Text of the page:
# Frequency Domain

When we start in most engineering and physics topics, we look at things from a time perspective, because that is most familiar to most of us and most natural. However, as we work with audio, communication, or radio frequency signals, it makes more sense to view these signals as a function of the signal’s spectrum - its frequency components. In this chapter, Dr. Johnson goes over the way these spectrums are found via the Fourier transform and how this transform has been simplified into the powerful and ubiquitous fast Fourier transform, or FFT. The basic premise for this is that all signals can be represented by sinusoids of different frequencies that are superimposed. This creates both constructive and destructive interference and yields the original signal.

Once we learn about how we turn time-based signal into frequency-based signals, we go over those systems that treat input signals the same no matter when they’re input. Whether it’s now or 5 seconds or 5 years in the future, the output will be the same, just shifted an equal amount of the output, and has a linear output, meaning that if you sum the inputs or outputs of the system, they should be the same. These are linear time invariant systems and are both common and extremely important.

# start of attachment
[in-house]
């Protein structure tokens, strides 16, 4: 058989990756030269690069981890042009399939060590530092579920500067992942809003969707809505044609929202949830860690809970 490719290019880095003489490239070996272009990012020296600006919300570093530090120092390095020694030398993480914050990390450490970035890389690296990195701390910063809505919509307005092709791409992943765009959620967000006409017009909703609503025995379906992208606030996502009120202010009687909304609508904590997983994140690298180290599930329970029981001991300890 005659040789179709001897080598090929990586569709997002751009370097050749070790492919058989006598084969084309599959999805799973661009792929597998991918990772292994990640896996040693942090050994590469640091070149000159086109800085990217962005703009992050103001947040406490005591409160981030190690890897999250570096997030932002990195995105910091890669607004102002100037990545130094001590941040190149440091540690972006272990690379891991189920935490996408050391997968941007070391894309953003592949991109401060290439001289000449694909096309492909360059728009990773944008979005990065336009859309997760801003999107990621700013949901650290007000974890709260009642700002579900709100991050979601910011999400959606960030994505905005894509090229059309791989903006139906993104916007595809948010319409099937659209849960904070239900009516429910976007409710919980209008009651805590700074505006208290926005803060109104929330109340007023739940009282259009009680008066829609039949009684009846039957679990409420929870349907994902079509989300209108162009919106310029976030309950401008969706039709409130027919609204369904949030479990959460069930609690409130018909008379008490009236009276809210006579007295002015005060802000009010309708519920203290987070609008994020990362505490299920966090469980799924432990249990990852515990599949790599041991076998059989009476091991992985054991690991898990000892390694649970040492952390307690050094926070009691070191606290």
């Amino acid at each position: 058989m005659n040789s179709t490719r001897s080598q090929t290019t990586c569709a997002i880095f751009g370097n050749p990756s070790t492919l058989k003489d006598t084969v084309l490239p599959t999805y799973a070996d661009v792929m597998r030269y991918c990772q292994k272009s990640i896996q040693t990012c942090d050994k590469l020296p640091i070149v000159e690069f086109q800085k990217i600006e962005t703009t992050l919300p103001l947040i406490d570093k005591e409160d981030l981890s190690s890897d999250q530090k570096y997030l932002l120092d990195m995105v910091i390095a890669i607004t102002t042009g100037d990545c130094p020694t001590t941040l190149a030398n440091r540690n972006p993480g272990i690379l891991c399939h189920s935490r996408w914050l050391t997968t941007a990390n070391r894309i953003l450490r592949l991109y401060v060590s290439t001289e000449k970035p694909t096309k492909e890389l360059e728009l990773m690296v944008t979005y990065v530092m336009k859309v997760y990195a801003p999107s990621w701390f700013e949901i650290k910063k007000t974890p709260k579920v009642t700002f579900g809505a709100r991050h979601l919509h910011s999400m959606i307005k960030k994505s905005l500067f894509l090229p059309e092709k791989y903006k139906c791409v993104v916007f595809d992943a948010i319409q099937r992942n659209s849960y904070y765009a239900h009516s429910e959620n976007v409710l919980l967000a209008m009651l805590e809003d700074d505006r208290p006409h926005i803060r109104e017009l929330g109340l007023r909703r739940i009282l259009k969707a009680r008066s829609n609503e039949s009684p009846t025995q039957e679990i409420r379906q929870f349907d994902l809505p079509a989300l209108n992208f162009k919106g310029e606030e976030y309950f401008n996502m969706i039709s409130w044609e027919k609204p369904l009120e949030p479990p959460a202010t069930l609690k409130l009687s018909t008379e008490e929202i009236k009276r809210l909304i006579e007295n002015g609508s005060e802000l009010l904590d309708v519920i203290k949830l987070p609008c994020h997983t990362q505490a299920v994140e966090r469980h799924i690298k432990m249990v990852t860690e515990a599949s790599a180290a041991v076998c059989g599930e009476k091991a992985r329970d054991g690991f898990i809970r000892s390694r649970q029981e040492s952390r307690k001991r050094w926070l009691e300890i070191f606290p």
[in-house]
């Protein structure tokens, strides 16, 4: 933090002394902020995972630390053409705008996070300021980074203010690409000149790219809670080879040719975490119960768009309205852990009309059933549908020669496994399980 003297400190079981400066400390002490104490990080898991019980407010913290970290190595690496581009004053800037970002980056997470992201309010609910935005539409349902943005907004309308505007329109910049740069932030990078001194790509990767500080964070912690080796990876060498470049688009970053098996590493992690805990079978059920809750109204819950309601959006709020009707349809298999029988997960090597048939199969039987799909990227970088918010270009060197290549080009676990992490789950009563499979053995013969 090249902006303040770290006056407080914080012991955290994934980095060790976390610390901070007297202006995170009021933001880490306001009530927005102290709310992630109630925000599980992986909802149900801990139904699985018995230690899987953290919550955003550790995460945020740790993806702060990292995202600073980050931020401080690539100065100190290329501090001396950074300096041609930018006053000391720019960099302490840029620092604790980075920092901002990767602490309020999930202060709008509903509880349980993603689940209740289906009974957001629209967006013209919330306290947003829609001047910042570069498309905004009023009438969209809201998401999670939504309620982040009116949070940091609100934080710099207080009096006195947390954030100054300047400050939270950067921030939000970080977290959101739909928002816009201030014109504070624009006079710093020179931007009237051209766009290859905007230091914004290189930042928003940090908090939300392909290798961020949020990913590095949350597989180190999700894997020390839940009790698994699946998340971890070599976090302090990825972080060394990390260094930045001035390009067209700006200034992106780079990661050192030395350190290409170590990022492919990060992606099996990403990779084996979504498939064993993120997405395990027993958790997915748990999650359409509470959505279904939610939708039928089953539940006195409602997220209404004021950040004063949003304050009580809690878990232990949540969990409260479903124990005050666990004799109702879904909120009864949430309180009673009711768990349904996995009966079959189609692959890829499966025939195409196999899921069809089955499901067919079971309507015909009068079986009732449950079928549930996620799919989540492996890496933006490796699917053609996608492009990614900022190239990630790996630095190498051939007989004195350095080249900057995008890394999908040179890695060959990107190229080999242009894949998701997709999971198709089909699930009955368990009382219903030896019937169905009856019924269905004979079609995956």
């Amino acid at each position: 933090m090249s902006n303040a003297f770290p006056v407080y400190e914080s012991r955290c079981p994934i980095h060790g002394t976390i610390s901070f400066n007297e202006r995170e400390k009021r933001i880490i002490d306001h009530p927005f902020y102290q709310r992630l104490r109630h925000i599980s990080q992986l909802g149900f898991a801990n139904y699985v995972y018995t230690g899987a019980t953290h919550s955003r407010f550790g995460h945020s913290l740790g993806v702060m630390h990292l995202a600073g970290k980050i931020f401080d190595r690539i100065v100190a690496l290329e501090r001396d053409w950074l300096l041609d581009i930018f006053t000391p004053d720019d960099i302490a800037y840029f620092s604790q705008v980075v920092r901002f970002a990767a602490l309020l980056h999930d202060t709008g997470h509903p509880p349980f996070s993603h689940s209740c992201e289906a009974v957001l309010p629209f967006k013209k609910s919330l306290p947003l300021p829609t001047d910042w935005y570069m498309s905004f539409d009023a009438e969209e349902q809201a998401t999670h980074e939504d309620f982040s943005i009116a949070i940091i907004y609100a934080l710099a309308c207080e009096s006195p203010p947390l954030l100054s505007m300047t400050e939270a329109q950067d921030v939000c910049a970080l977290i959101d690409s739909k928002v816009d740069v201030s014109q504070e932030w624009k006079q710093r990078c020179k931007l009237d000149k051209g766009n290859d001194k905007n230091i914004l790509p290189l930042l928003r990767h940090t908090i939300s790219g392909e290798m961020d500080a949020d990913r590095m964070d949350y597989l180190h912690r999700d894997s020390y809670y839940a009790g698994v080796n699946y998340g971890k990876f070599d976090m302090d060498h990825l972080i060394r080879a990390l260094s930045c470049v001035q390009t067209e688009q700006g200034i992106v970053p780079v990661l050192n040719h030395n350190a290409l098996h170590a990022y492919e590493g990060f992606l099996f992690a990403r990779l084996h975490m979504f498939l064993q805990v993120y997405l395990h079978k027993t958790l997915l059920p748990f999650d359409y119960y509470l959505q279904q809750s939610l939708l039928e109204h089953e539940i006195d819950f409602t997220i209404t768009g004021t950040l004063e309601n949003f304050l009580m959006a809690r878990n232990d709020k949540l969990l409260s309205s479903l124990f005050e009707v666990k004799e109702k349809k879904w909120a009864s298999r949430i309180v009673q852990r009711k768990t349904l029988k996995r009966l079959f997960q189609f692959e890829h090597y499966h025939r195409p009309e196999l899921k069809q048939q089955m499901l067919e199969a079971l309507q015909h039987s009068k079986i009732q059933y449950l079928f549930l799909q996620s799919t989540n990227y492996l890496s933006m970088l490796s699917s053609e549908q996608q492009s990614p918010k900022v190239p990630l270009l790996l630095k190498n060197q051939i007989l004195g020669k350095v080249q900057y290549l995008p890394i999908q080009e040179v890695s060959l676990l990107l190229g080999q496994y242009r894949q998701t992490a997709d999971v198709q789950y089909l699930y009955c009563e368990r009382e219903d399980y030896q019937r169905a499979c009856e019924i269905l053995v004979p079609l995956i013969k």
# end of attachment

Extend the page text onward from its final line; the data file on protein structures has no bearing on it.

As a practical example and because speech recognition is becoming ubiquitous, Dr. Johnson devotes an entire chapter on how to model a speech signal, starting with going over how our own lungs and mouth works. Once we get a better understanding of how we make sounds as human beings, we learn about the energy levels and frequencies of each sound.

Meta-description:

In chapter 4, we learn about audio, communication, and radio frequency signals with Fourier transforms. Review linear time invariant (LTI) systems and speech recognition.